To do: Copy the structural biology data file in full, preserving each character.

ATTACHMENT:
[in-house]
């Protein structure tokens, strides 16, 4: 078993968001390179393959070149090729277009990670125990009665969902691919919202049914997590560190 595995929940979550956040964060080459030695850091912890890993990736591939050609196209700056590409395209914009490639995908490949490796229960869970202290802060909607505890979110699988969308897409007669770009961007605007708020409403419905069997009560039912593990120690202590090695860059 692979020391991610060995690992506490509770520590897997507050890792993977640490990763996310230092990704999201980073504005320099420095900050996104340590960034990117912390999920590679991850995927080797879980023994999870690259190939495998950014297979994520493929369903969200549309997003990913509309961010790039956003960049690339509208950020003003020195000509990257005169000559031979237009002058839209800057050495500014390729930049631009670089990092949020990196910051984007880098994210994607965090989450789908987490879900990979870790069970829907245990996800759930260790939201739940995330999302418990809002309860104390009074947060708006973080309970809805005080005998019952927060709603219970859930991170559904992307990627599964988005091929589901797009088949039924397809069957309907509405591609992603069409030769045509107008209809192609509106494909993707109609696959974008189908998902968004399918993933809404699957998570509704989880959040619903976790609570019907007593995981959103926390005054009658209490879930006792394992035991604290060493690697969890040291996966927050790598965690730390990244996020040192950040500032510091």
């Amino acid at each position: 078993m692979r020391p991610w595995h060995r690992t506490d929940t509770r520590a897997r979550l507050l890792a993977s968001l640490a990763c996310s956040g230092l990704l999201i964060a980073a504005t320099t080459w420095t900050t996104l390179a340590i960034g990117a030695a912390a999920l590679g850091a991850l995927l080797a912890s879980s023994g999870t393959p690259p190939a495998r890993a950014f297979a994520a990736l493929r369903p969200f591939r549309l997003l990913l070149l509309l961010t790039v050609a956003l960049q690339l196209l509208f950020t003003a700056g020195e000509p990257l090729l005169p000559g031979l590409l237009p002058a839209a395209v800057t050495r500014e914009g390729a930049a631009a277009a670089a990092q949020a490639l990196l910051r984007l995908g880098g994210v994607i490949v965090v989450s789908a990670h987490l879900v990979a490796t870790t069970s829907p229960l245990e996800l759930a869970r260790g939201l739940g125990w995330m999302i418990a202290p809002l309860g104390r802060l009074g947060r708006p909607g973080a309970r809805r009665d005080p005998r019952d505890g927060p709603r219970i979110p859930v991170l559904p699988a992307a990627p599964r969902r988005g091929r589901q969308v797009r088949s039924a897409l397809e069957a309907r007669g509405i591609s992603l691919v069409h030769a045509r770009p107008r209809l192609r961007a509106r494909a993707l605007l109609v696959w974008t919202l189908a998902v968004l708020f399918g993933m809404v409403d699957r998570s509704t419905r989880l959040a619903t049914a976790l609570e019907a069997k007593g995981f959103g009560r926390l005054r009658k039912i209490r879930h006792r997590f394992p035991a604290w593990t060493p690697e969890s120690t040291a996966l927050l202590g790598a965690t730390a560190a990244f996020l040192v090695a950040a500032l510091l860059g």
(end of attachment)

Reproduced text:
[in-house]
């Protein structure tokens, strides 16, 4: 078993968001390179393959070149090729277009990670125990009665969902691919919202049914997590560190 595995929940979550956040964060080459030695850091912890890993990736591939050609196209700056590409395209914009490639995908490949490796229960869970202290802060909607505890979110699988969308897409007669770009961007605007708020409403419905069997009560039912593990120690202590090695860059 692979020391991610060995690992506490509770520590897997507050890792993977640490990763996310230092990704999201980073504005320099420095900050996104340590960034990117912390999920590679991850995927080797879980023994999870690259190939495998950014297979994520493929369903969200549309997003990913509309961010790039956003960049690339509208950020003003020195000509990257005169000559031979237009002058839209800057050495500014390729930049631009670089990092949020990196910051984007880098994210994607965090989450789908987490879900990979870790069970829907245990996800759930260790939201739940995330999302418990809002309860104390009074947060708006973080309970809805005080005998019952927060709603219970859930991170559904992307990627599964988005091929589901797009088949039924397809069957309907509405591609992603069409030769045509107008209809192609509106494909993707109609696959974008189908998902968004399918993933809404699957998570509704989880959040619903976790609570019907007593995981959103926390005054009658209490879930006792394992035991604290060493690697969890040291996966927050790598965690730390990244996020040192950040500032510091």
């Amino acid at each position: 078993m692979r020391p991610w595995h060995r690992t506490d929940t509770r520590a897997r979550l507050l890792a993977s968001l640490a990763c996310s956040g230092l990704l999201i964060a980073a504005t320099t080459w420095t900050t996104l390179a340590i960034g990117a030695a912390a999920l590679g850091a991850l995927l080797a912890s879980s023994g999870t393959p690259p190939a495998r890993a950014f297979a994520a990736l493929r369903p969200f591939r549309l997003l990913l070149l509309l961010t790039v050609a956003l960049q690339l196209l509208f950020t003003a700056g020195e000509p990257l090729l005169p000559g031979l590409l237009p002058a839209a395209v800057t050495r500014e914009g390729a930049a631009a277009a670089a990092q949020a490639l990196l910051r984007l995908g880098g994210v994607i490949v965090v989450s789908a990670h987490l879900v990979a490796t870790t069970s829907p229960l245990e996800l759930a869970r260790g939201l739940g125990w995330m999302i418990a202290p809002l309860g104390r802060l009074g947060r708006p909607g973080a309970r809805r009665d005080p005998r019952d505890g927060p709603r219970i979110p859930v991170l559904p699988a992307a990627p599964r969902r988005g091929r589901q969308v797009r088949s039924a897409l397809e069957a309907r007669g509405i591609s992603l691919v069409h030769a045509r770009p107008r209809l192609r961007a509106r494909a993707l605007l109609v696959w974008t919202l189908a998902v968004l708020f399918g993933m809404v409403d699957r998570s509704t419905r989880l959040a619903t049914a976790l609570e019907a069997k007593g995981f959103g009560r926390l005054r009658k039912i209490r879930h006792r997590f394992p035991a604290w593990t060493p690697e969890s120690t040291a996966l927050l202590g790598a965690t730390a560190a990244f996020l040192v090695a950040a500032l510091l860059g």